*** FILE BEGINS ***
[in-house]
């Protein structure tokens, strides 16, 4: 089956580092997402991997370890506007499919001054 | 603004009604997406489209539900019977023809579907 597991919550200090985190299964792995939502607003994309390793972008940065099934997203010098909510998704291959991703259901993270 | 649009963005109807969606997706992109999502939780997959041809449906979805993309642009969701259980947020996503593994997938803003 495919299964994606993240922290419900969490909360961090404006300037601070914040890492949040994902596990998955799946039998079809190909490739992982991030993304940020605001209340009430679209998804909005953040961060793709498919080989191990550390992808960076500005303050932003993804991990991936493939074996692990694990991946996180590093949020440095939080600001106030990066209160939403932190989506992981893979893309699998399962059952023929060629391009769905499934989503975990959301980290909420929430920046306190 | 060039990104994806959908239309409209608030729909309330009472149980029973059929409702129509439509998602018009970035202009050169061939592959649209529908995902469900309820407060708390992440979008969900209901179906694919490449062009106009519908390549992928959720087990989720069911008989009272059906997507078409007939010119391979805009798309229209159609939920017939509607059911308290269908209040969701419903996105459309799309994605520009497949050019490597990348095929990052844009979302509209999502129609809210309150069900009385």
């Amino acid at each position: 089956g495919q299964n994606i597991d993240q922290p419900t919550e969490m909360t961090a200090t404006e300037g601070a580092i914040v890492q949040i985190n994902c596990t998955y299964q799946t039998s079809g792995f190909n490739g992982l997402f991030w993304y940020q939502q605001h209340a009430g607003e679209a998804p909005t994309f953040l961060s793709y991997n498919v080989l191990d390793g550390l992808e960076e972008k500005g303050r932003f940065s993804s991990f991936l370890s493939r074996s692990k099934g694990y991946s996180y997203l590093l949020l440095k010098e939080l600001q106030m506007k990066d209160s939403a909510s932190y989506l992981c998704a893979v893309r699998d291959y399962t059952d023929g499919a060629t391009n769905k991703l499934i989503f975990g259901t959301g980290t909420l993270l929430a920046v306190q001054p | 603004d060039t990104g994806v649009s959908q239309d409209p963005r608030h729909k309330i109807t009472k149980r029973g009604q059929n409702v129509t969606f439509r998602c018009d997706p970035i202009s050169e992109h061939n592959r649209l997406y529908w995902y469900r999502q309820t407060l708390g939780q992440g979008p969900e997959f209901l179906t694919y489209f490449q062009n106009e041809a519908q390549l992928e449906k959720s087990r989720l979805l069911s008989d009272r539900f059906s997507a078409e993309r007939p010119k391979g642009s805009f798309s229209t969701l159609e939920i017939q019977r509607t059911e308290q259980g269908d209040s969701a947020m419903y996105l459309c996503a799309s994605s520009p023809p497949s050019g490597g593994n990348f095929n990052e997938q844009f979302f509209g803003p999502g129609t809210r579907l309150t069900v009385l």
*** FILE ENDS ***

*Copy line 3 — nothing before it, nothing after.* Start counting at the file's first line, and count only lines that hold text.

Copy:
């Amino acid at each position: 089956g495919q299964n994606i597991d993240q922290p419900t919550e969490m909360t961090a200090t404006e300037g601070a580092i914040v890492q949040i985190n994902c596990t998955y299964q799946t039998s079809g792995f190909n490739g992982l997402f991030w993304y940020q939502q605001h209340a009430g607003e679209a998804p909005t994309f953040l961060s793709y991997n498919v080989l191990d390793g550390l992808e960076e972008k500005g303050r932003f940065s993804s991990f991936l370890s493939r074996s692990k099934g694990y991946s996180y997203l590093l949020l440095k010098e939080l600001q106030m506007k990066d209160s939403a909510s932190y989506l992981c998704a893979v893309r699998d291959y399962t059952d023929g499919a060629t391009n769905k991703l499934i989503f975990g259901t959301g980290t909420l993270l929430a920046v306190q001054p | 603004d060039t990104g994806v649009s959908q239309d409209p963005r608030h729909k309330i109807t009472k149980r029973g009604q059929n409702v129509t969606f439509r998602c018009d997706p970035i202009s050169e992109h061939n592959r649209l997406y529908w995902y469900r999502q309820t407060l708390g939780q992440g979008p969900e997959f209901l179906t694919y489209f490449q062009n106009e041809a519908q390549l992928e449906k959720s087990r989720l979805l069911s008989d009272r539900f059906s997507a078409e993309r007939p010119k391979g642009s805009f798309s229209t969701l159609e939920i017939q019977r509607t059911e308290q259980g269908d209040s969701a947020m419903y996105l459309c996503a799309s994605s520009p023809p497949s050019g490597g593994n990348f095929n990052e997938q844009f979302f509209g803003p999502g129609t809210r579907l309150t069900v009385l």